Church Rescue - German Catholics and the Holocaust - Netflix
When deportations for the Final Solution commenced, at his Cathedral in Berlin, Fr. Bernhard Lichtenberg offered public prayer and sermonised against the deportations of Jews to the East. He was denounced, and later died en route to Dachau. Nazi ideology saw Jewishness as a “racial question”. Among the deported “Jews” of Germany were practicing Catholics. Martin Gilbert notes that at Christmas 1941, with deportations underway, the Polish Lodz Ghetto for “Jews”, held Christian services, with the Catholic service conducted by Sister Maria Regina Fuhrmann, a theologian from Vienna. Two newly arrived Catholic priests of “Jewish origin” were among the deportees in attendance. Saint Edith Stein is among the most famous German Jewish-Catholics sent to the death camps by the Nazis. Faulhaber 1933 Cardinal Faulhaber gained an early reputation as an opponent of the regime denouncing the Nazi extremists who were calling for the Bible to be purged of the “Jewish” Old Testament, because, wrote Hamerow, in seeking to adhere to the central anti-Semitic tenets of Nazism, these “anti-Semitic zealots” were also undermining “the basis of Catholicism.” Faulhaber delivered three important Advent sermons in 1933. Entitled Judaism, Christianity, and Germany, the sermons affirmed the Jewish origins of the Christian religion, the continuity of the Old and New Testaments of the Bible, and the importance of the Christian tradition to Germany. The pre-Christian “people of Israel were the bearers of the revelation” and their books were “building stones for God's kingdom”. Unlike the Nazis, Faulhaber believed Judaism was a religious not a racial concept. In his private correspondence, his sympathy for the Jews of his own time is clear, but Faulhaber feared that going public with these thoughts would make the struggle against the Jews also a “struggle against the Catholics”. Faulhaber's sermons appeared to undermine the central racist tenet of Nazism, but were, in essence, a defence of the church. Similarly, when in 1933, the Nazi school superintendent of Munster issued a decree: religious instruction be combined with discussion of the “demoralising power” of the “people of Israel”, Bishop von Galen refused, writing such interference in curriculum was a breach of the Concordat. He feared children would be confused as to their “obligation to act with charity to all men” and the historical mission of the people of Israel. The language of Galen's later 1941 sermons on the “right to life, and inviolability” of all people, did not mention the Jews by name, but had far reaching resonance. He declared himself speaking to protect the “rights of the human personality”, not the narrow denominational interests of the Catholic Church. Kristallnacht 1938 On 11 November 1938, following Kristallnacht, Pius XI joined Western leaders in condemning the pogrom. In response, the Nazis organised mass demonstrations against Catholics and Jews, in Munich. The Bavarian Gauleiter Adolf Wagner declared before 5,000 protesters: “Every utterance the Pope makes in Rome is an incitement of the Jews throughout the world to agitate against Germany”. Cardinal Faulhaber supplied a truck to the rabbi of the Ohel Yaakov synagogue, to rescue sacred objects before the building was torn down on Kristallacht. A Nazi mob attacked his palace, and smashed its windows. On 21 November, in an address to the world's Catholics, the Pope rejected the Nazi claim of racial superiority. He insisted there was only a single human race. Robert Ley, the Nazi Minister of Labour declared the following day in Vienna: “No compassion will be tolerated for the Jews. We deny the Pope's statement there is but one human race. The Jews are parasites.” Catholic leaders including Cardinal Schuster of Milan, Cardinal van Roey in Belgium and Cardinal Verdier in Paris backed the Pope's strong condemnation of Kristallnacht. Fulda Bishops Conferences During the war, the Fulda Conference of Bishops met annually in Fulda. The issue of whether the bishops should speak out against the persecution of the Jews was debated at a 1942 meeting. The consensus was to “give up heroic action in favor of small successes”. A draft letter proposed by Margarete Sommer was rejected, because it was viewed as a violation of the Reichskonkordat to speak out on issues not directly related to the church. Bishops von Preysing and Frings were the most public in their statements against genocide. Phayer asserts the German episcopate, as opposed to other bishops, could have done more to save Jews. Professor Robert Krieg argues the Church's model of itself “as a hierarchical institution intent on preserving itself so God's grace would be immediately available to its members” prevailed over other models, such as the model of mystical communion, or moral advocate. According to Phayer, “had the German bishops confronted the Holocaust publicly and nationally, the possibilities of undermining Hitler's death apparatus might have existed. Admittedly, it is speculative to assert this, but it is certain that many more German Catholics would have sought to save Jews by hiding them if their church leaders had spoken out”. In this regard, Phayer places the responsibility with the Vatican, asserting that “a strong papal assertion would have enabled the bishops to overcome their disinclinations” and that “Bishop Preysing's only hope to spur his colleagues into action lay in Pius XII”. Yet, Some German bishops are praised for their wartime actions; according to Phayer, “several bishops did speak out”. Preysing In 1935, Pius XI appointed Konrad von Preysing as Bishop of Berlin. Preysing assisted in drafting the anti-Nazi encyclical Mit Brennender Sorge. Together with Cologne's Archbishop, Josef Frings, sought to have the German Bishops conference speak out against the Nazi death camps. Preysing even infrequently attended meetings of the Kreisau Circle German resistance movement. Von Preysing was a noted critic of Nazism, but was protected from Nazi retaliation by his position. His cathedral administrator and confidant Bernard Lichtenberg, was not. Lichtenberg was under the watch of the Gestapo by 1933, for his courageous support of prisoners and Jews. He ran Preysing's aid unit (the Hilfswerke beim Bischöflichen Ordinariat Berlin) which secretly assisted those who were being persecuted by the regime. From 1938, Lichtenberg conducted prayers for the Jews and other inmates of the concentration camps, including “my fellow priests there”. For preaching against Nazi propaganda and writing a letter of protest concerning Nazi euthanasia, he was arrested in 1941, sentenced to two years penal servitude, and died en route to Dachau Concentration Camp in 1943. He was subsequently honoured by Yad Vashem as Righteous among the Nations. Frings Josef Frings became Archbishop of Cologne in 1942. In his sermons, he repeatedly spoke in support of persecuted peoples and against state repression. In March 1944, Frings attacked arbitrary arrests, racial persecution and forced divorces. That autumn, he protested to the Gestapo against the deportations of Jews from Cologne and surrounds. Following war's end, Frings succeeded Bertram as chairman of the Fulda Bishops' Conference in July 1945. In 1946, he was appointed a cardinal by Pius XII. In 1943, the German bishops debated whether to directly confront Hitler collectively over what they knew of the murdering of Jews. Frings wrote a pastoral letter cautioning his diocese not to violate the inherent rights of others to life, even those “not of our blood”; during the war, he preached in a sermon, “no one may take the property or life of an innocent person just because he is a member of a foreign race”. Kaller In East Prussia, the Bishop of Ermland, Maximilian Kaller denounced Nazi eugenics and racism, pursued a policy of ethnic equality for his German, Polish and Lithuanian flock, and protected his Polish clergy and laypeople. Threatened by the Nazis, he applied for a transfer to be chaplain to a concentration camp. His request was denied by Cesare Orsenigo, a Papal Nuncio with some Fascist sympathies. Laity Among the laity, Gertrud Luckner was among the first to sense the genocidal inclinations of the Hitler regime and to take national action. From 1938 she worked at the head office of “Caritas”. She organized aid circles for Jews, assisted many to escape. She personally investigated the fate of the Jews being transported to the East and managed to obtain information on prisoners in concentration camps. In 1935, Margarete Sommer took up a position at the Episcopal Diocesan Authority in Berlin, counseling victims of racial persecution for Caritas Emergency Relief. In 1941 she became director of the Welfare Office of the Berlin Diocesan Authority, under Bernhard Lichtenberg. Following Lichtenberg's arrest, Sommer reported to Bishop von Preysing. While working for the Welfare Office, Sommer coordinated Catholic aid for victims of racial persecution - giving spiritual comfort, food, clothing, and money. She gathered intelligence on the deportations of the Jews, and living conditions in concentration camps, as well as on SS firing squads, writing several reports on these topics from 1942; including an August 1942 report which reached Rome under the title “Report on the Exodus of the Jews”. Knowledge of the Holocaust Unlike the Nazi euthanasia murder of invalids, which the churches led protests against, the Final Solution liquidation of the Jews did not primarily take place on German soil, but rather in Polish territory. Awareness of the murderous campaign was therefore less widespread.Susan Zuccotti has written that the Vatican was aware of the creation of the Nazi extermination camps. She believed an “open condemnation of racism and the persecutions (of Jews)” by the Church, “other results could have been achieved.” With regard to work done by the Vatican, “much more was requested by many”. Indeed, “much more was hoped for by the Jews.”, wrote Zuccotti. According to historians David Bankier and Hans Mommsen a thorough knowledge of the Holocaust was well within the reach of the German bishops. According to historian Michael Phayer, “a number of bishops did want to know, and they succeeded very early on in discovering what their government was doing to the Jews in occupied Poland”. Wilhelm Berning, for example, knew about the systematic nature of the Holocaust as early as February 1942, only one month after the Wannsee Conference. Most German Church historians believe that the church leaders knew of the Holocaust by the end of 1942, knowing more than any other church leaders outside the Vatican. US Envoy Myron C. Taylor passed a US Government memorandum to Pius XII on 26 September 1942, outlining intelligence received from the Jewish Agency for Palestine which said that Jews from across the Nazi Empire were being systematically “butchered”. Taylor asked if the Vatican might have any information which might tend to “confirm the reports”, and if so, what the Pope might be able to do to influence public opinion against the “barbarities”. Cardinal Maglione handed Harold Tittman a response to a letter from Taylor regarding the mistreatment of Jews on 10 October. The note thanked Washington for passing on the intelligence, and confirmed that reports of severe measures against the Jews had reached the Vatican from other sources, though it had not been possible to “verify their accuracy”. Nevertheless, “every opportunity is being taken by the Holy See, however, to mitigate the suffering of these unfortunate people”. The Pope raised race murders in his 1942 Christmas Radio Address. However, after the war, some bishops, including Adolf Bertram and Conrad Grober claimed that they had not been aware of the extent and details of the Holocaust, and were unsure of the veracity of the information that was brought to their attention.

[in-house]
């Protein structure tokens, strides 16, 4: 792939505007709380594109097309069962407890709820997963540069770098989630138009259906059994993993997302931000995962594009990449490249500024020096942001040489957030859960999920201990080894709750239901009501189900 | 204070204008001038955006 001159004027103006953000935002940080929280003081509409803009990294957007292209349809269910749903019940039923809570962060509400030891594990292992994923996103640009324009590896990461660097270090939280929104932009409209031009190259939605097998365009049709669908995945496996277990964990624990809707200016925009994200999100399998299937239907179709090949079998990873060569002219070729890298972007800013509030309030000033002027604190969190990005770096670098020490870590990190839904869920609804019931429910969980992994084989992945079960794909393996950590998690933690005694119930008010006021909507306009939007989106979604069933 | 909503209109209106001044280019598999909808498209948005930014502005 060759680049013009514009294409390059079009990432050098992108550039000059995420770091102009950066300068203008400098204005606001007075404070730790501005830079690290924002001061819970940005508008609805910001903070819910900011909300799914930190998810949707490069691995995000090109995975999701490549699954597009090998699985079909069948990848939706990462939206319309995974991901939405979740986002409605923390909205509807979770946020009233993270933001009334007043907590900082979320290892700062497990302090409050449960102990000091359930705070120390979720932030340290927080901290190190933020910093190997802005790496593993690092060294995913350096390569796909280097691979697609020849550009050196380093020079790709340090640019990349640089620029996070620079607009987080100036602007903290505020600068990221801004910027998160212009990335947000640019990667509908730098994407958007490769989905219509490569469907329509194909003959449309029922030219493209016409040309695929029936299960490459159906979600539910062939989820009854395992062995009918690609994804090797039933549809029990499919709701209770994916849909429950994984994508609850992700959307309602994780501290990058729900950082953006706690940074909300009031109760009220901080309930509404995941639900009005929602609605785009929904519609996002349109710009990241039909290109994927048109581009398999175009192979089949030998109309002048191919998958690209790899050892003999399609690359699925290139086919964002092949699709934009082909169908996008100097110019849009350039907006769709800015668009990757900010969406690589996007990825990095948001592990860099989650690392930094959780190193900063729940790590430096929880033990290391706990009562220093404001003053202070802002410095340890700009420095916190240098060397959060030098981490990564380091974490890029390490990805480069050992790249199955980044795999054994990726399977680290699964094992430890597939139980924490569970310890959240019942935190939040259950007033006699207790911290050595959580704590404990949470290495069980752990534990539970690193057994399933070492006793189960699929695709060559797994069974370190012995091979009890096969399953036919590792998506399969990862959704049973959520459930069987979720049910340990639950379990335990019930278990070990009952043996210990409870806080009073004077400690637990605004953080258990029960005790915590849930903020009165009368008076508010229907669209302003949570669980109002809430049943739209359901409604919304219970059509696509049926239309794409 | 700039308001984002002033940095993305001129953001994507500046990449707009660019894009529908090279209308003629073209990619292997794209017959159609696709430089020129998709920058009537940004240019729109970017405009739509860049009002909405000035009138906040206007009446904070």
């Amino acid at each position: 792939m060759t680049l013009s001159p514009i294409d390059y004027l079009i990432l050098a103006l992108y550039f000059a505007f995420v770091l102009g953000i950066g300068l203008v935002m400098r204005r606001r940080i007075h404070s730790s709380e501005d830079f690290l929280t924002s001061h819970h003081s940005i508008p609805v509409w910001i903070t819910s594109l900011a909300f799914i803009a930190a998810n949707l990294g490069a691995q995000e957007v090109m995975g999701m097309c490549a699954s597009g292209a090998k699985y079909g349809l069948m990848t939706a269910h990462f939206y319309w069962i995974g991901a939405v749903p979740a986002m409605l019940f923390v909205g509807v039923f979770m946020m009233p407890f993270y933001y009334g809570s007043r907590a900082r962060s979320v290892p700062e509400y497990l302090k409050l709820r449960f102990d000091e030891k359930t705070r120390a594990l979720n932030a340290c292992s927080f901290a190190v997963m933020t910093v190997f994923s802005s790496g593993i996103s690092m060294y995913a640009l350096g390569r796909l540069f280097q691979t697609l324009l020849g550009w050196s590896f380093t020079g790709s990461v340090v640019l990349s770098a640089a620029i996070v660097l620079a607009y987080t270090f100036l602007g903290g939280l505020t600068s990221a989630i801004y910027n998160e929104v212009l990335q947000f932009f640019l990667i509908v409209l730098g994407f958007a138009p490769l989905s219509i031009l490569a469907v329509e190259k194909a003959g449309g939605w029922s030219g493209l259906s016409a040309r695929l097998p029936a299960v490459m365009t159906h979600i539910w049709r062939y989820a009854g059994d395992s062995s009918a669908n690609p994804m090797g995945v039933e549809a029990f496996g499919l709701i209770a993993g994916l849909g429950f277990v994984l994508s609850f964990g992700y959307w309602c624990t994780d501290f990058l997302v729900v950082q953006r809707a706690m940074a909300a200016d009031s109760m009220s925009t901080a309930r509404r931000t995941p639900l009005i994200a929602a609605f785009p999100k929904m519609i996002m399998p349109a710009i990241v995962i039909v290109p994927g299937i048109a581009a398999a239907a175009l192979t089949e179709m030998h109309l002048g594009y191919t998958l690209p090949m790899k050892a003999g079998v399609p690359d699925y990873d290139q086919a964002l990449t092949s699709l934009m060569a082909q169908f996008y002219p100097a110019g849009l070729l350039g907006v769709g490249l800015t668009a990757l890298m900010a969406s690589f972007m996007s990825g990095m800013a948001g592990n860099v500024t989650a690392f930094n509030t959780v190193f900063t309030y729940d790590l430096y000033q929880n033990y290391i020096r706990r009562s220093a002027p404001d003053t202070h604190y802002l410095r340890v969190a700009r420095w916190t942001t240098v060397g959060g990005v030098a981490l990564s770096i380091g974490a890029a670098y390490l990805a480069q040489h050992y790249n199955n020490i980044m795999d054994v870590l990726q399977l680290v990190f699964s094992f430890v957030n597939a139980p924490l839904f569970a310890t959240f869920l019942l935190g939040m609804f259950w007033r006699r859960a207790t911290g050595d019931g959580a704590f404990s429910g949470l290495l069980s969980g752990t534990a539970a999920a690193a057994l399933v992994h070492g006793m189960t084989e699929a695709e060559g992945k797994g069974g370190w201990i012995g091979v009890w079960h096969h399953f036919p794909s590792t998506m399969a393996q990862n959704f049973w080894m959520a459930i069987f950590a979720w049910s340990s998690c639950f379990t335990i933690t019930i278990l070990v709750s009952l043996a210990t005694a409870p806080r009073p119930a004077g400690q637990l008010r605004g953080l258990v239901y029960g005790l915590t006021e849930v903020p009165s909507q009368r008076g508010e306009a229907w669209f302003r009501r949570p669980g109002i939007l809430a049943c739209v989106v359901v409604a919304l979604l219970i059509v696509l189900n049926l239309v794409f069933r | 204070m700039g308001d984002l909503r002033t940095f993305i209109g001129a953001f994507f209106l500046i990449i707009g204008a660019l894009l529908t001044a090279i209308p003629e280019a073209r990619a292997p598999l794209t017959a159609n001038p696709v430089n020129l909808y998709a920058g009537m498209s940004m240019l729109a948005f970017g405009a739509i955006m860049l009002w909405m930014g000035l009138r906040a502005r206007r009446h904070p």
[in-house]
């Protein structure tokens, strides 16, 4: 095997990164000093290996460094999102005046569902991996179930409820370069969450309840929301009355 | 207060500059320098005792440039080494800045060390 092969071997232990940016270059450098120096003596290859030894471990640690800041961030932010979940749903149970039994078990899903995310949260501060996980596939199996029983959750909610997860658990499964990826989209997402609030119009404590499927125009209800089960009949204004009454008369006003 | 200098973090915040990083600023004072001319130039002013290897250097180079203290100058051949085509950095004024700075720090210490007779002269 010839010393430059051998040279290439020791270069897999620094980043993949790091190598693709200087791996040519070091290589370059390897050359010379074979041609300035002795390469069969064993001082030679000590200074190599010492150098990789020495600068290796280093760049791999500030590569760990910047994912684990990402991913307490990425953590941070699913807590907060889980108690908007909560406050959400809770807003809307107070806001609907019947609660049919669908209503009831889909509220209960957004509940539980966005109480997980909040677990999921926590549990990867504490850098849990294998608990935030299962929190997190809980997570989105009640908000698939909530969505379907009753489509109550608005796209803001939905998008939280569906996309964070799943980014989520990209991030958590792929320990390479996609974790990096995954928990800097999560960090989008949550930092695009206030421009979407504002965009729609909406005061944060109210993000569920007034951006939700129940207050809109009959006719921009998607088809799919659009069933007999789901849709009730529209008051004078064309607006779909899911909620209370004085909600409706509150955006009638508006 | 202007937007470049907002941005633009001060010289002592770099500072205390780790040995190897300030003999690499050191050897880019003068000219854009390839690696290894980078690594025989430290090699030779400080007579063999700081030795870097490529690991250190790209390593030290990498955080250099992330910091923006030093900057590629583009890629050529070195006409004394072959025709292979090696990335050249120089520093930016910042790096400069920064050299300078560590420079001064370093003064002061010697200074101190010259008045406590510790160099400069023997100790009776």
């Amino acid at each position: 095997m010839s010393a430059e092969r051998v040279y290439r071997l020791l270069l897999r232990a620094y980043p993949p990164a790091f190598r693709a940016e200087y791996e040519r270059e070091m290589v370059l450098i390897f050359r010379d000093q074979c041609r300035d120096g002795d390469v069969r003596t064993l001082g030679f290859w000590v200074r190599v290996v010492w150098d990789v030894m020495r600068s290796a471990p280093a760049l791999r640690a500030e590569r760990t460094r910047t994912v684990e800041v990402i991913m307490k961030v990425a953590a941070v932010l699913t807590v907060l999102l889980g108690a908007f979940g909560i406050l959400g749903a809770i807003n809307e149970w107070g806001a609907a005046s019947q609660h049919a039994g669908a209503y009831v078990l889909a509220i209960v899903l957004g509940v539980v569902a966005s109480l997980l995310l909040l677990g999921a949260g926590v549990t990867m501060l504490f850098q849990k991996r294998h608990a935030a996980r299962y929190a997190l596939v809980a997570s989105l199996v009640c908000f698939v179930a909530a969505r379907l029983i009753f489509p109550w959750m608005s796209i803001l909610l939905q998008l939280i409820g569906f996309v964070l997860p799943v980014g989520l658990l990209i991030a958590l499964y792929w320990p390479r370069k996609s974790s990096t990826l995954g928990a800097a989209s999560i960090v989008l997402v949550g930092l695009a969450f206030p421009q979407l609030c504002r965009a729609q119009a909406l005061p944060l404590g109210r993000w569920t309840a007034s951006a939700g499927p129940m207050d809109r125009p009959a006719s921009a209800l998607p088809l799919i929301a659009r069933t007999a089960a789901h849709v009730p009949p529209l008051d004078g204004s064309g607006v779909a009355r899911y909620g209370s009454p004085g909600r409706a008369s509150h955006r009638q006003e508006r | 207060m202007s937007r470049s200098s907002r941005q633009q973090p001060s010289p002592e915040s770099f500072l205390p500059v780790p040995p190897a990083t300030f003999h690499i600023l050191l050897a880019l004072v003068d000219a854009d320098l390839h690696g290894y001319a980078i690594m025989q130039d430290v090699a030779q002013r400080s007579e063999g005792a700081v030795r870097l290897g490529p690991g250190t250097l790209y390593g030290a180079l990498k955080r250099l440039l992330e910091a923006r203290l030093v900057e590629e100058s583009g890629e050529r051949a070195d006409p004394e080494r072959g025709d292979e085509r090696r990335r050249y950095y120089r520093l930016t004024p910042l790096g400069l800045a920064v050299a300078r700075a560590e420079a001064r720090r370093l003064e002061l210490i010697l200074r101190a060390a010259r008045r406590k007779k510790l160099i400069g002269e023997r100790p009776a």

Nazi persecution of the Jews grew steadily worse throughout era of the Third Reich. Hamerow wrote that during the prelude to the Holocaust between Kristallnacht in November 1938 and the 1941 invasion of Soviet Russia, the position of the Jews “deteriorated steadily from disenfranchisement to segregation, ghettoization and sporadic mass murder”. The Vatican responded to the Kristallnacht by seeking to find places of refuge for Jews. Pius XII instructed local bishops to help all those in need at the outbreak of the war. According to Kershaw, the “detestation of Nazism was overwhelming within the Catholic Church”, yet traditional Christian anti-Judaism offered “no bulwark” against Nazi biological antisemitism, and there was no shortage of antisemitic rhetoric from the clergy: Bishop Buchberger of Regensburg called Nazi racism directed at Jews “justified self-defense” in the face of “overly powerful Jewish capital”; Bishop Hilfrich of Limburg said the true Christian religion “made its way not from the Jews but in spite of them.” Still, while clergymen like Cardinal Adolf Bertram favoured a policy of concessions to the Nazi regime, other, like Bishop Preysing of Berlin, called for more concerted opposition.
Church Rescue - References - Netflix